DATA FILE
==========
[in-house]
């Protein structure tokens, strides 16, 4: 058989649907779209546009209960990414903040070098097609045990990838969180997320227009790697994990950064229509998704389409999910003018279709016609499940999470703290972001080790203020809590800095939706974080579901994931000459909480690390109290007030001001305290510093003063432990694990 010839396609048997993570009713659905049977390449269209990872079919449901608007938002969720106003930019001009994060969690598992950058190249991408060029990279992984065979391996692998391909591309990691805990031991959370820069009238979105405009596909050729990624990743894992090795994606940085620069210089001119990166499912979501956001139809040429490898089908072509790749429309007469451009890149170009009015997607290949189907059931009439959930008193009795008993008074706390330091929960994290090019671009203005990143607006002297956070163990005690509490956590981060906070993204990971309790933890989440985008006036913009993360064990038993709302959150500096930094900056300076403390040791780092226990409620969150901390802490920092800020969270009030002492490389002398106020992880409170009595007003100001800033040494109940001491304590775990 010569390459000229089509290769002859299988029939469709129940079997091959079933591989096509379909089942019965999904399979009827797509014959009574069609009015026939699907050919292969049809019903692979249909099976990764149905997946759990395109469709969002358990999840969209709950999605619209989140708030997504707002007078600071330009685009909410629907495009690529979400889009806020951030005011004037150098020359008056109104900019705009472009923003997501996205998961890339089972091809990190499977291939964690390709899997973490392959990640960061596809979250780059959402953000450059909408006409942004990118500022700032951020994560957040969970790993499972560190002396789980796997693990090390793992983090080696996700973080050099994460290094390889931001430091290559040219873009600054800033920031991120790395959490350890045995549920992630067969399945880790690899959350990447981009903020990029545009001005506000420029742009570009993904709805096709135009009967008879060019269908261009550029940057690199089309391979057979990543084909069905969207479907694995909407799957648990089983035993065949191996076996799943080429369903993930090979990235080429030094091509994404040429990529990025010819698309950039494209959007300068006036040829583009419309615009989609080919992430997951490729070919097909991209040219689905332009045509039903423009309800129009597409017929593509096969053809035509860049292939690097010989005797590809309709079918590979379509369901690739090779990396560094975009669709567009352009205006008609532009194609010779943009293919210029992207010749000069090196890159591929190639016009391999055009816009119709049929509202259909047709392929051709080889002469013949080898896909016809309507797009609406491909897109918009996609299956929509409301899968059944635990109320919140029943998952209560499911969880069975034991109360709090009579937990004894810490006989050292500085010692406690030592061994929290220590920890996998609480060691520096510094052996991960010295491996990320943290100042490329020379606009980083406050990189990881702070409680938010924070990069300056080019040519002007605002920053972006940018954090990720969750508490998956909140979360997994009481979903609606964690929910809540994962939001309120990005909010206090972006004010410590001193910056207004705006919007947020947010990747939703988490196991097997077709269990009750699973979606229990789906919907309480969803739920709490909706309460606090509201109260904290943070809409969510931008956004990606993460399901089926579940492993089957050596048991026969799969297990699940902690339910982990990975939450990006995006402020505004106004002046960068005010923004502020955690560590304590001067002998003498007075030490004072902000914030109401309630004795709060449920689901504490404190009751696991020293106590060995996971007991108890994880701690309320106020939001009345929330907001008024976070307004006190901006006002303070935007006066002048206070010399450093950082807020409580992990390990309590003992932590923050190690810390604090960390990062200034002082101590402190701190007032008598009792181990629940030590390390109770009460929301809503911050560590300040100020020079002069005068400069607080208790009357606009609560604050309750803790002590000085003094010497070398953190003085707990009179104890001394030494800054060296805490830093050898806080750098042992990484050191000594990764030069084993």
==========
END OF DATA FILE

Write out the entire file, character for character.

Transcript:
[in-house]
């Protein structure tokens, strides 16, 4: 058989649907779209546009209960990414903040070098097609045990990838969180997320227009790697994990950064229509998704389409999910003018279709016609499940999470703290972001080790203020809590800095939706974080579901994931000459909480690390109290007030001001305290510093003063432990694990 010839396609048997993570009713659905049977390449269209990872079919449901608007938002969720106003930019001009994060969690598992950058190249991408060029990279992984065979391996692998391909591309990691805990031991959370820069009238979105405009596909050729990624990743894992090795994606940085620069210089001119990166499912979501956001139809040429490898089908072509790749429309007469451009890149170009009015997607290949189907059931009439959930008193009795008993008074706390330091929960994290090019671009203005990143607006002297956070163990005690509490956590981060906070993204990971309790933890989440985008006036913009993360064990038993709302959150500096930094900056300076403390040791780092226990409620969150901390802490920092800020969270009030002492490389002398106020992880409170009595007003100001800033040494109940001491304590775990 010569390459000229089509290769002859299988029939469709129940079997091959079933591989096509379909089942019965999904399979009827797509014959009574069609009015026939699907050919292969049809019903692979249909099976990764149905997946759990395109469709969002358990999840969209709950999605619209989140708030997504707002007078600071330009685009909410629907495009690529979400889009806020951030005011004037150098020359008056109104900019705009472009923003997501996205998961890339089972091809990190499977291939964690390709899997973490392959990640960061596809979250780059959402953000450059909408006409942004990118500022700032951020994560957040969970790993499972560190002396789980796997693990090390793992983090080696996700973080050099994460290094390889931001430091290559040219873009600054800033920031991120790395959490350890045995549920992630067969399945880790690899959350990447981009903020990029545009001005506000420029742009570009993904709805096709135009009967008879060019269908261009550029940057690199089309391979057979990543084909069905969207479907694995909407799957648990089983035993065949191996076996799943080429369903993930090979990235080429030094091509994404040429990529990025010819698309950039494209959007300068006036040829583009419309615009989609080919992430997951490729070919097909991209040219689905332009045509039903423009309800129009597409017929593509096969053809035509860049292939690097010989005797590809309709079918590979379509369901690739090779990396560094975009669709567009352009205006008609532009194609010779943009293919210029992207010749000069090196890159591929190639016009391999055009816009119709049929509202259909047709392929051709080889002469013949080898896909016809309507797009609406491909897109918009996609299956929509409301899968059944635990109320919140029943998952209560499911969880069975034991109360709090009579937990004894810490006989050292500085010692406690030592061994929290220590920890996998609480060691520096510094052996991960010295491996990320943290100042490329020379606009980083406050990189990881702070409680938010924070990069300056080019040519002007605002920053972006940018954090990720969750508490998956909140979360997994009481979903609606964690929910809540994962939001309120990005909010206090972006004010410590001193910056207004705006919007947020947010990747939703988490196991097997077709269990009750699973979606229990789906919907309480969803739920709490909706309460606090509201109260904290943070809409969510931008956004990606993460399901089926579940492993089957050596048991026969799969297990699940902690339910982990990975939450990006995006402020505004106004002046960068005010923004502020955690560590304590001067002998003498007075030490004072902000914030109401309630004795709060449920689901504490404190009751696991020293106590060995996971007991108890994880701690309320106020939001009345929330907001008024976070307004006190901006006002303070935007006066002048206070010399450093950082807020409580992990390990309590003992932590923050190690810390604090960390990062200034002082101590402190701190007032008598009792181990629940030590390390109770009460929301809503911050560590300040100020020079002069005068400069607080208790009357606009609560604050309750803790002590000085003094010497070398953190003085707990009179104890001394030494800054060296805490830093050898806080750098042992990484050191000594990764030069084993």